When I was first introduced to Laser sailing four years ago, Yarg, the creator of this blog, correctly told me that I would have to go through a painful initiation with a lot of capsizing before Laser sailing would become fun. I think there is a second painful learning process for us lake sailors when we try to start sailing in waves.
Last fall I took part in the New England Masters (age 35 and over) Laser Championship Regatta off Third Beach in Newport. There were light to moderate winds on Saturday, but Sunday brought 20 plus knot winds in open water with waves measured in feet, not inches like the ripples we have at our local lake. I capsized once in the first race, twice in the second (all on mistimed tacks), and three more times trying to get back to the beach (all death rolls). It was obvious that if I wanted to be able to sail and have fun at the major Laser regattas which are necessarily held on large bodies of water, I would need to get some experience sailing in waves.
Cabarete, on the north coast of the Dominican Republic, is a tourist town with a beautiful beach, dozens of beachfront restaurant/bars and resort hotels with a focus on windsurfing and kiteboarding. The main drag just behind the buildings on the beach is a loud, smoky scene with speeding cars and motorbikes. About every 30 seconds someone on a motorbike will shout to ask if you want a ride, price negotiable, no helmet.
Cabarete is also the home of the CaribWind Laser Training Center, an amazing facility, unique in the world. It seems to be focused on Laser Training for very advanced sailors including many Olympians, but it also worked out well for me despite my, shall we say, less advanced skill level. I recently attended a four day Laser clinic there, followed by a three day regatta. A typical clinic day included an hour or more of onshore class with videos and diagrams, three to four hours of sailing with a variety of drills, a quick and very welcome meal at the EZE-Bar/Restaurant on the property, and finally another hour or more of class. My hotel, the Velero Beach Resort, was excellent with all the amenities, great water views, an open air beachfront restaurant, and a very friendly and helpful staff. It was just a five minute walk down the beach to CaribWind.
About a dozen sailors from all over the world attended the clinic portion. At least seven countries were represented. There was a wide age range from the twenties to sixties with most at the higher end. It was definitely the most skilled group with which I have ever sailed. It included an Olympic sailor, and I believe a Laser Masters world champion. They were all very friendly and helpful to me despite my less experienced status.
Head coach “Rulo” couldn’t have done a better job. He has an amazing body of knowledge about the fine points of Laser sailing in every situation, but also a great teaching style and personality. He was ably assisted by Paul on a second motorboat, a young English guy with a degree in naval architecture, and a lot of sailing experience. He was very nice to hang back with me when I would capsize as the rest of the fleet sailed away.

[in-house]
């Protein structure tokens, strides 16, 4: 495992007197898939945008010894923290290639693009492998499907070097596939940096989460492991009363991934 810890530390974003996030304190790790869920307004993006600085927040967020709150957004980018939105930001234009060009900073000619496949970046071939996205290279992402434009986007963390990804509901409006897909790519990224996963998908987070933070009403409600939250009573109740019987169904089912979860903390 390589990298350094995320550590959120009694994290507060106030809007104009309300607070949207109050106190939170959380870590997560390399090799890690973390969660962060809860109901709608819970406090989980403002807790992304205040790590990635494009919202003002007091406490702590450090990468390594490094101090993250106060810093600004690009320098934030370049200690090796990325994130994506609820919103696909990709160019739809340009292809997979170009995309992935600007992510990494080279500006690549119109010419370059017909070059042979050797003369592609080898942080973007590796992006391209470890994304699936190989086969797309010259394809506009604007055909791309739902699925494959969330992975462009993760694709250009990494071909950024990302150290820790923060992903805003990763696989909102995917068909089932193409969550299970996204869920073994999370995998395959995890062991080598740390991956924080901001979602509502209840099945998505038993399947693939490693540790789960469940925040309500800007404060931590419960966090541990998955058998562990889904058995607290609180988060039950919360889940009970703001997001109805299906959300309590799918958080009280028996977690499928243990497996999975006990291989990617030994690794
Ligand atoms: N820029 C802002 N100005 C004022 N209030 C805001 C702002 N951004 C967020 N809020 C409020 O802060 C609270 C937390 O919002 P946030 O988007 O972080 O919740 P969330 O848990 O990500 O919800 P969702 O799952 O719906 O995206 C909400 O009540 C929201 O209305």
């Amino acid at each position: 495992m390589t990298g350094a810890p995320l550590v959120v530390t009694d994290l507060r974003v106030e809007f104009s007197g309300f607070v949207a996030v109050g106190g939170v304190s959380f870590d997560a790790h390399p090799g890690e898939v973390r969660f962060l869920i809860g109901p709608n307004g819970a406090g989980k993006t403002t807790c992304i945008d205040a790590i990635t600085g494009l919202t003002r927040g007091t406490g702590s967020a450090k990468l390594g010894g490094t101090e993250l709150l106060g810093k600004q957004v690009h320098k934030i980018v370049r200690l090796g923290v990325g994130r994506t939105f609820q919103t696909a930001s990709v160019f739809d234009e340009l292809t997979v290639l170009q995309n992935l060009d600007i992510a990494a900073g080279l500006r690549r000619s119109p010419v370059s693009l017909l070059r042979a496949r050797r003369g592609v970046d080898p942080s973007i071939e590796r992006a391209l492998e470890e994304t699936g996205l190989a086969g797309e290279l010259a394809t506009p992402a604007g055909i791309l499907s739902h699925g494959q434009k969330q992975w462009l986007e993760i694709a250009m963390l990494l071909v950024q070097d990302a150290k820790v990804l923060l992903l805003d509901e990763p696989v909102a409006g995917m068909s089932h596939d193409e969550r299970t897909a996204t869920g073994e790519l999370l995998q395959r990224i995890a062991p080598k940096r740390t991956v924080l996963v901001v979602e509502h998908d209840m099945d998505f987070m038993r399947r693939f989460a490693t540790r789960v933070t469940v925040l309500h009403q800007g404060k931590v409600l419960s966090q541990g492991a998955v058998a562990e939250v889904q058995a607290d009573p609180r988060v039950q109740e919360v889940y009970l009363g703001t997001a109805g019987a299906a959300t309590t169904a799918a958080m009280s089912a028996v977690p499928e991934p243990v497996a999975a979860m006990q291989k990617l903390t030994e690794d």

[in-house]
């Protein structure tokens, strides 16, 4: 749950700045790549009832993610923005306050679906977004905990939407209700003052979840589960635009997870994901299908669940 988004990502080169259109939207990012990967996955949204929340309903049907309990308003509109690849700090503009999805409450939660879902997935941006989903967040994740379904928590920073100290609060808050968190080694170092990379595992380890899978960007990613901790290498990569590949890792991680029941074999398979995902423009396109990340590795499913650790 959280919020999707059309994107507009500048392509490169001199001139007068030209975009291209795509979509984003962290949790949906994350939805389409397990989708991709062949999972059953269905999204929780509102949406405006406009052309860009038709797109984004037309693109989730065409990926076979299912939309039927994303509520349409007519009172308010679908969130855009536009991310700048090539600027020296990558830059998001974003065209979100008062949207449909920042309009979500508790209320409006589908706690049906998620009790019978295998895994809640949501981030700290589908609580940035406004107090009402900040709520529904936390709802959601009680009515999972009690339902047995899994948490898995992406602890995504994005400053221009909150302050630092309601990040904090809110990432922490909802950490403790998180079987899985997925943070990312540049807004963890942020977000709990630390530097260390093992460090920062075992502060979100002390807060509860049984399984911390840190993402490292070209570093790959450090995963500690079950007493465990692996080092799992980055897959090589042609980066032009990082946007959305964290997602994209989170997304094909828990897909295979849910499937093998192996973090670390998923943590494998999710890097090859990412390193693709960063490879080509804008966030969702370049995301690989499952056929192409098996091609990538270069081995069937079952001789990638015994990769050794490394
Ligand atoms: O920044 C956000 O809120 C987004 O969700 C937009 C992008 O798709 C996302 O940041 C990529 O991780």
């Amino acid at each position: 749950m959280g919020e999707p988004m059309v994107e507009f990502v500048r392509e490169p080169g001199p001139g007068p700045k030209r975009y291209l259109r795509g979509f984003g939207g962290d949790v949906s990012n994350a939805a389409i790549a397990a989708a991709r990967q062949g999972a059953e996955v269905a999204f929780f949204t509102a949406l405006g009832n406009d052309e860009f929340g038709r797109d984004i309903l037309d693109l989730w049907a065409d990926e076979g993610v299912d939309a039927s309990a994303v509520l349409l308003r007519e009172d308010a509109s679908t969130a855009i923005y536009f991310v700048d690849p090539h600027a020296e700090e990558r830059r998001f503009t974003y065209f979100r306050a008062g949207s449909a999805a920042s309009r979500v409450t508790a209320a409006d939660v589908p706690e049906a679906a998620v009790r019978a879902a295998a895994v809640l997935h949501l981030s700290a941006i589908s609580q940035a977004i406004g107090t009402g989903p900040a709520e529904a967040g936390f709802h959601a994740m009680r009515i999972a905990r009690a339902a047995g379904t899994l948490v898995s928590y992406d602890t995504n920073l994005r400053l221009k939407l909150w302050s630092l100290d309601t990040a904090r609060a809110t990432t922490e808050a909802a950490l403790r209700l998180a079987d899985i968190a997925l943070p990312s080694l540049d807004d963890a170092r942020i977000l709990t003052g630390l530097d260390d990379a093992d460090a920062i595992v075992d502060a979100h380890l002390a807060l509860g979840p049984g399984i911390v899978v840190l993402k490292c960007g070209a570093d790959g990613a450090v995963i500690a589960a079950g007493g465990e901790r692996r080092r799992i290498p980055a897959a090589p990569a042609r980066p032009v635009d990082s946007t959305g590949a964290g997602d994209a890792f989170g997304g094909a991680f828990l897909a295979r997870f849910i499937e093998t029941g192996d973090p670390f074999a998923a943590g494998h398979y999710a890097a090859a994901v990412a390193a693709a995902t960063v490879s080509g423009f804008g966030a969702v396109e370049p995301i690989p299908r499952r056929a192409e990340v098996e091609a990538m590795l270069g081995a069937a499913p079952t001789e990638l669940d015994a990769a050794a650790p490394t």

Launching and retrieving boats at the Cabarete beach can be challenging. Despite some protection from an offshore underwater reef, there were often pretty decent sized breakers. Retrieving boats was typically done one at a time with the assistance three young guys in the water, one at the bow with the dolly, and one on each side to lift the stern over the breaking waves. The sailor had to remove the centerboard, lift the rudder, remove the main sheet, and jump out of the boat just before approaching the retrieving team. I saw one normally very robust Seitech dolly break in the process.
The emphasis of the clinic for these very good sailors was naturally on the many fine points of speed, boat-handling, tactics, etc. My emphasis, on the other hand, was trying to learn how to keep the masthead out of the water, and staying out of everyone else’s way while sailing in large waves, typically two meters or more. Still, I learned a lot. There were some very basic but critical things, like simply steering to one side or the other when surfing down a wave to avoid plowing head-on into the next wave, turning the Laser into a submarine, and filling the cockpit with seawater. By the way, by my calculations a Laser cockpit filled with saltwater weighs about 290 pounds.
Ari Barshi, CaribWind Owner, at the Regatta
One final note which folks have been asking me about - the tragic earthquake in Haiti occurred while we were in a hut on the beach at our post-sailing class. We felt it pretty good despite being 150 miles away. The ground shifted back and forth laterally for about a minute. Lamps were swinging, but there was no damage or panic. We did talk about the possibility of a tsunami, but I’m not sure where we could have gone for shelter. Fortunately, it was not an issue.
So earthquake aside, Cabarete was a great experience which I hope to repeat after somehow getting some more practice sailing in waves. It is also a great winter vacation. There are activities like day-trips of various sorts for non-sailing family members. The folks at CaribWind were apologizing for the unusually cool weather there (highs in the 70s) and quite a bit of rain, but I had been shoveling snow the night before I left, so I was fine with it. The rain, of course, didn’t stop us from sailing, and the water temperature was about 80. We had good wind and waves every day.
We are laser dudes based at Lake Massapoag in Sharon, Massachusetts, sharing our limited wisdom but plentiful opinions. In this blog associated with the lmlasers.org website, we will focus on local sailing in particular and lasering and related matters in general. All laser dude authors are welcome.
Yarg is a high school sailing coach, Eric is his friend and sailing buddy, and Annie is his wife.